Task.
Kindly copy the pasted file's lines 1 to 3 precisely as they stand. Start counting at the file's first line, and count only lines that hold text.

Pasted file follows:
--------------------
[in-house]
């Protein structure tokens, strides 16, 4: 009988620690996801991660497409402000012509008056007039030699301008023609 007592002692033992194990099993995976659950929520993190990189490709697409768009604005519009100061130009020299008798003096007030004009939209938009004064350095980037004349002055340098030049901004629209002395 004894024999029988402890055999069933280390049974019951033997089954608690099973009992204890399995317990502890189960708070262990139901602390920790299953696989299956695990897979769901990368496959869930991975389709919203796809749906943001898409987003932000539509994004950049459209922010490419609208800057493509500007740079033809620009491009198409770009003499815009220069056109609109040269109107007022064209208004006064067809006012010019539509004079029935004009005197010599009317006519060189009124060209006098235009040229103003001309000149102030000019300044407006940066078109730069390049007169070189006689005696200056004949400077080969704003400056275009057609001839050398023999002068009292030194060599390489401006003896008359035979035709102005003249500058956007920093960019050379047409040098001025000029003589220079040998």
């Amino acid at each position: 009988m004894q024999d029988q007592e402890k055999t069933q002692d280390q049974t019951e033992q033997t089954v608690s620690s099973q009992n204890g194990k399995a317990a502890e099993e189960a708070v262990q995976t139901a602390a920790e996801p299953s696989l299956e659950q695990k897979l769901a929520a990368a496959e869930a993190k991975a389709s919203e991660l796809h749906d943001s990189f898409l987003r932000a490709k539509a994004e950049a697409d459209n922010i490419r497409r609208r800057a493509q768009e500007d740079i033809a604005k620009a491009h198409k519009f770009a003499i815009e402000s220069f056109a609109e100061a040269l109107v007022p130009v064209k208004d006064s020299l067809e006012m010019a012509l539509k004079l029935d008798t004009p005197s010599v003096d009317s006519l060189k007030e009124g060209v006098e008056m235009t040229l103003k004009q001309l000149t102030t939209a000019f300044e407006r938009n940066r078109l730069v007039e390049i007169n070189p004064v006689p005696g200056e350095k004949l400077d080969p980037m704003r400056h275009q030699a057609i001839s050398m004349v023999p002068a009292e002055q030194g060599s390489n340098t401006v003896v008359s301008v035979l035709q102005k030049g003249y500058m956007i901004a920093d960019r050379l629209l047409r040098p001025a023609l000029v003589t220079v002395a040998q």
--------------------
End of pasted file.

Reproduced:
[in-house]
């Protein structure tokens, strides 16, 4: 009988620690996801991660497409402000012509008056007039030699301008023609 007592002692033992194990099993995976659950929520993190990189490709697409768009604005519009100061130009020299008798003096007030004009939209938009004064350095980037004349002055340098030049901004629209002395 004894024999029988402890055999069933280390049974019951033997089954608690099973009992204890399995317990502890189960708070262990139901602390920790299953696989299956695990897979769901990368496959869930991975389709919203796809749906943001898409987003932000539509994004950049459209922010490419609208800057493509500007740079033809620009491009198409770009003499815009220069056109609109040269109107007022064209208004006064067809006012010019539509004079029935004009005197010599009317006519060189009124060209006098235009040229103003001309000149102030000019300044407006940066078109730069390049007169070189006689005696200056004949400077080969704003400056275009057609001839050398023999002068009292030194060599390489401006003896008359035979035709102005003249500058956007920093960019050379047409040098001025000029003589220079040998």
């Amino acid at each position: 009988m004894q024999d029988q007592e402890k055999t069933q002692d280390q049974t019951e033992q033997t089954v608690s620690s099973q009992n204890g194990k399995a317990a502890e099993e189960a708070v262990q995976t139901a602390a920790e996801p299953s696989l299956e659950q695990k897979l769901a929520a990368a496959e869930a993190k991975a389709s919203e991660l796809h749906d943001s990189f898409l987003r932000a490709k539509a994004e950049a697409d459209n922010i490419r497409r609208r800057a493509q768009e500007d740079i033809a604005k620009a491009h198409k519009f770009a003499i815009e402000s220069f056109a609109e100061a040269l109107v007022p130009v064209k208004d006064s020299l067809e006012m010019a012509l539509k004079l029935d008798t004009p005197s010599v003096d009317s006519l060189k007030e009124g060209v006098e008056m235009t040229l103003k004009q001309l000149t102030t939209a000019f300044e407006r938009n940066r078109l730069v007039e390049i007169n070189p004064v006689p005696g200056e350095k004949l400077d080969p980037m704003r400056h275009q030699a057609i001839s050398m004349v023999p002068a009292e002055q030194g060599s390489n340098t401006v003896v008359s301008v035979l035709q102005k030049g003249y500058m956007i901004a920093d960019r050379l629209l047409r040098p001025a023609l000029v003589t220079v002395a040998q």